I’ve been working last week and this week on 2 Samuel 9 for my classes. I’ll spend the next two weeks after this continuing to work on it. Don’t glaze over; I’m about to tell you just how amazing and beautiful this incredible story is! It’s the beginning of the story of David and Mephibosheth (yeah, try saying that 5 times fast – or even 2 times fast!).
Here’s a little context for you: Mephie is the grandson of King Saul (David’s archenemy for the first half of his life) and the son of Jonathan (David’s best friend). About 15 or 20 years before this story takes place, Jonathan makes a covenant with David. Knowing that David would become king (taking over Jonathan’s rightful throne, in that day and age), Jonathan decides not to kill David (which would have done away with any inconvenient usurpings), but rather to love and bless David. He calls on the Lord to subdue David’s enemies and establish his kingdom. That’s some serious humility right there. In turn, he asks David to always remember him and to show kindness to any of his descendents.
It is helpful to understand here that the word hesed is the Hebrew word used for “kindness,” and it’s a term used primarily for God’s faithful, enduring, loyal, steadfast love and kindness towards His people. We are about to see an example of this concept in flesh and blood.
So… sure enough, Saul and Jonathan get killed in battle, and David wipes out all his other enemies, builds a palace in Jerusalem, and establishes his kingdom. Time to be faithful to his covenant. So here’s the story:
1And David said, “Is there still anyone left of the house of Saul, that I may show him kindness for Jonathan’s sake?”
2Now there was a servant of the house of Saul whose name was Ziba, and they called him to David. And the king said to him, “Are you Ziba?” And he said, “I am your servant.” 3And the king said, “Is there not still someone of the house of Saul, that I may show the kindness of God to him?” Ziba said to the king, “There is still a son of Jonathan; he is crippled in his feet.” 4The king said to him, “Where is he?” And Ziba said to the king, “He is in the house of Machir the son of Ammiel, at Lo-debar.”
5Then King David sent and brought him from the house of Machir the son of Ammiel, at Lo-debar.
6And Mephibosheth the son of Jonathan, son of Saul, came to David and fell on his face and paid homage. And David said, “Mephibosheth!” And he answered, “Behold, I am your servant.” 7And David said to him, “Do not fear, for I will show you kindness for the sake of your father Jonathan, and I will restore to you all the land of Saul your father, and you shall eat at my table always.” 8And he paid homage and said, “What is your servant, that you should show regard for a dead dog such as I?”
9Then the king called Ziba, Saul’s servant, and said to him, “All that belonged to Saul and to all his house I have given to your master’s grandson. 10And you and your sons and your servants shall till the land for him and shall bring in the produce, that your master’s grandson may have bread to eat. But Mephibosheth your master’s grandson shall always eat at my table.” Now Ziba had fifteen sons and twenty servants. 11Then Ziba said to the king, “According to all that my lord the king commands his servant, so will your servant do.”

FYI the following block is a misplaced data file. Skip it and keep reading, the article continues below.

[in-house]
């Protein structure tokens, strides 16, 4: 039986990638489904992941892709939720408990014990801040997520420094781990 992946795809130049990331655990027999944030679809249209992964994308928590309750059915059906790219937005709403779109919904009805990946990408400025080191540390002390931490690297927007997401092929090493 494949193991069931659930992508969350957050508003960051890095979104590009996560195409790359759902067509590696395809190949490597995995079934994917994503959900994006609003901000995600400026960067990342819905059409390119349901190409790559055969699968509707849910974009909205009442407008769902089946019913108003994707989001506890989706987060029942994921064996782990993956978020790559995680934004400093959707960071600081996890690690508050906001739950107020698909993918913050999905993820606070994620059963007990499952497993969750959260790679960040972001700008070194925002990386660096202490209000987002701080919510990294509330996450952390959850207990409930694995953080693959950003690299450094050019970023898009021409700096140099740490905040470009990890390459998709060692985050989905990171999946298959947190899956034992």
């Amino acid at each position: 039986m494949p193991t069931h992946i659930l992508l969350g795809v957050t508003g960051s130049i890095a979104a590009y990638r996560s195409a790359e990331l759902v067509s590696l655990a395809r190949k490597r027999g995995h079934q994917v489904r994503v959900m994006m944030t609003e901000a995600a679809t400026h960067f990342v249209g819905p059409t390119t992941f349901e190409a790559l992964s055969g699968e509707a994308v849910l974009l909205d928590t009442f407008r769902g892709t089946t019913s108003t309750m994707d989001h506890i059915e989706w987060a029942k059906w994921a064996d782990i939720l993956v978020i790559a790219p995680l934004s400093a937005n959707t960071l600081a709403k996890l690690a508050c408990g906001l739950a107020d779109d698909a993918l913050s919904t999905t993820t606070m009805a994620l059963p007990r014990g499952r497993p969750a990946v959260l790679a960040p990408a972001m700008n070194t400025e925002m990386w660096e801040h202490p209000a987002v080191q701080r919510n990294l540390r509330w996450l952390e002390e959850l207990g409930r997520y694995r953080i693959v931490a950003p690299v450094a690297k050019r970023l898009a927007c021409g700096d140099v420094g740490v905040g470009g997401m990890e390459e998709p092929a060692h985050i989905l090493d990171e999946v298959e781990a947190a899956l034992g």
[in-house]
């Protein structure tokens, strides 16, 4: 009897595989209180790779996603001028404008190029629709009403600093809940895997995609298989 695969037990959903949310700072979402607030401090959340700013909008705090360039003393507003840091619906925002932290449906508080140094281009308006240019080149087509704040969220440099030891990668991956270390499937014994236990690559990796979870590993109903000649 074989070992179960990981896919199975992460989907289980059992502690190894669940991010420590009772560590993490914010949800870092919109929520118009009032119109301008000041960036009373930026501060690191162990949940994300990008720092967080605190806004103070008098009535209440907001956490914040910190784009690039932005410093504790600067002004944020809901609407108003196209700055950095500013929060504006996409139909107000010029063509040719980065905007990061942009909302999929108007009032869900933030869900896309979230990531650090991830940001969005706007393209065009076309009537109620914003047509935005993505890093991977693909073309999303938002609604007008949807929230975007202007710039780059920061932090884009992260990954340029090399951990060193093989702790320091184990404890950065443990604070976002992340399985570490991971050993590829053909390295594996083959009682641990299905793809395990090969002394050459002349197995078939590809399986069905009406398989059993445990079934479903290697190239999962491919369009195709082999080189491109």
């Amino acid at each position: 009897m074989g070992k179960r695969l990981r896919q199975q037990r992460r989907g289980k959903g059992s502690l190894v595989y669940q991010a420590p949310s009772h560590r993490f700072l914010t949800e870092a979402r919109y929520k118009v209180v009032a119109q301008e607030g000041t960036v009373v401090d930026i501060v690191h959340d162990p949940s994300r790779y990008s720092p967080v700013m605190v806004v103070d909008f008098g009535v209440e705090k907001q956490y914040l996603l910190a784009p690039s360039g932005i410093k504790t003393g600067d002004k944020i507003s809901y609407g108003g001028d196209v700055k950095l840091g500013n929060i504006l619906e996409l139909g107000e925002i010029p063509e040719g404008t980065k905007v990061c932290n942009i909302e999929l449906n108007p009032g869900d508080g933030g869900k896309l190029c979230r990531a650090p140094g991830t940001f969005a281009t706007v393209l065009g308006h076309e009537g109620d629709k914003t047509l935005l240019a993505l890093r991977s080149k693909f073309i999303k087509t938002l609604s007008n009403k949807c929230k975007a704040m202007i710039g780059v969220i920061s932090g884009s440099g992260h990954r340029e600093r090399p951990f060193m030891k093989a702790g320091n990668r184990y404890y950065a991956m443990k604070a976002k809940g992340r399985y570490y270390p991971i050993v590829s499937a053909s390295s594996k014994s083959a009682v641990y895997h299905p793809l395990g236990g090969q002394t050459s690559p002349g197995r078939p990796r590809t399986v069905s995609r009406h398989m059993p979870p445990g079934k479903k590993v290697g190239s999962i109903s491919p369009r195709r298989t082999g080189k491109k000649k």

So Mephibosheth ate at David’s table, like one of the king’s sons. 12And Mephibosheth had a young son, whose name was Mica. And all who lived in Ziba’s house became Mephibosheth’s servants. 13So Mephibosheth lived in Jerusalem, for he ate always at the king’s table. Now he was lame in both his feet.
Now, there’s a lot to be said about the story itself, but I’ll just say this: Mephie was part of the old regime. The political pattern of that day was to kill off everyone from the old regime. Didn’t want anybody trying to steal the throne back! So David’s treatment of Mephie was quite unexpected to Mephie himself, and it was very counter-cultural. He should have killed Mephie, not restored him to wealth and the honor of being a king’s son, even eating at the king’s table! But I’d like to peel back the layers and see something really cool.
David and Mephibosheth illustrate hesed love in a beautiful way, but even they are just a shadow of the great beauty of God’s hesed love in Christ.
Mephibosheth is poor and crippled and is passively born into the wrong family; I am poor and needy and have actively made myself God’s enemy.
David is generous as king, withholding death; Christ is sacrificial as King, dying in my place.
David makes partial (though still generous and far beyond expectation) restoration to Mephibosheth, restoring wealth and honor and inviting him into the family but withholding the crown; Christ makes full restoration and then some to me, inviting me not just to know God and co-rule with Christ (restoring wealth and honor, as it was in the Garden of Eden before the fall), but even to be adopted into God’s family (eating at His table).
David provides people to do Mephibosheth’s work while Mephibosheth stays in the presence of the king; God gives me His very Spirit to allow me to be a part of His great work (in on the action!) – even while I’m in the Presence of the King!
Mephibosheth sees the reality of living in the newly-established Jerusalem (where God dwells) and eating at the king’s table; one day I, too, will see the reality of living in a newly-established Jerusalem (seeing Him face to face!) and eating at the King’s table!
Did you catch all that?? Creation, Fall, Redemption, Sanctification (being made like Christ through power of the Holy Spirit in us), and Glorification (when all is made right in heaven). This is big story of the whole Bible. All of these are echoed in this story of David and Mephibosheth.
God’s a pretty good storyteller, huh?
July 19, 2010 at 11:49 pm
LOL to you calling Mephibosheth “Mephie.” And great insight, Becca! God is a wonderful storyteller! Thanks for writing these blogs, they’re encouraging!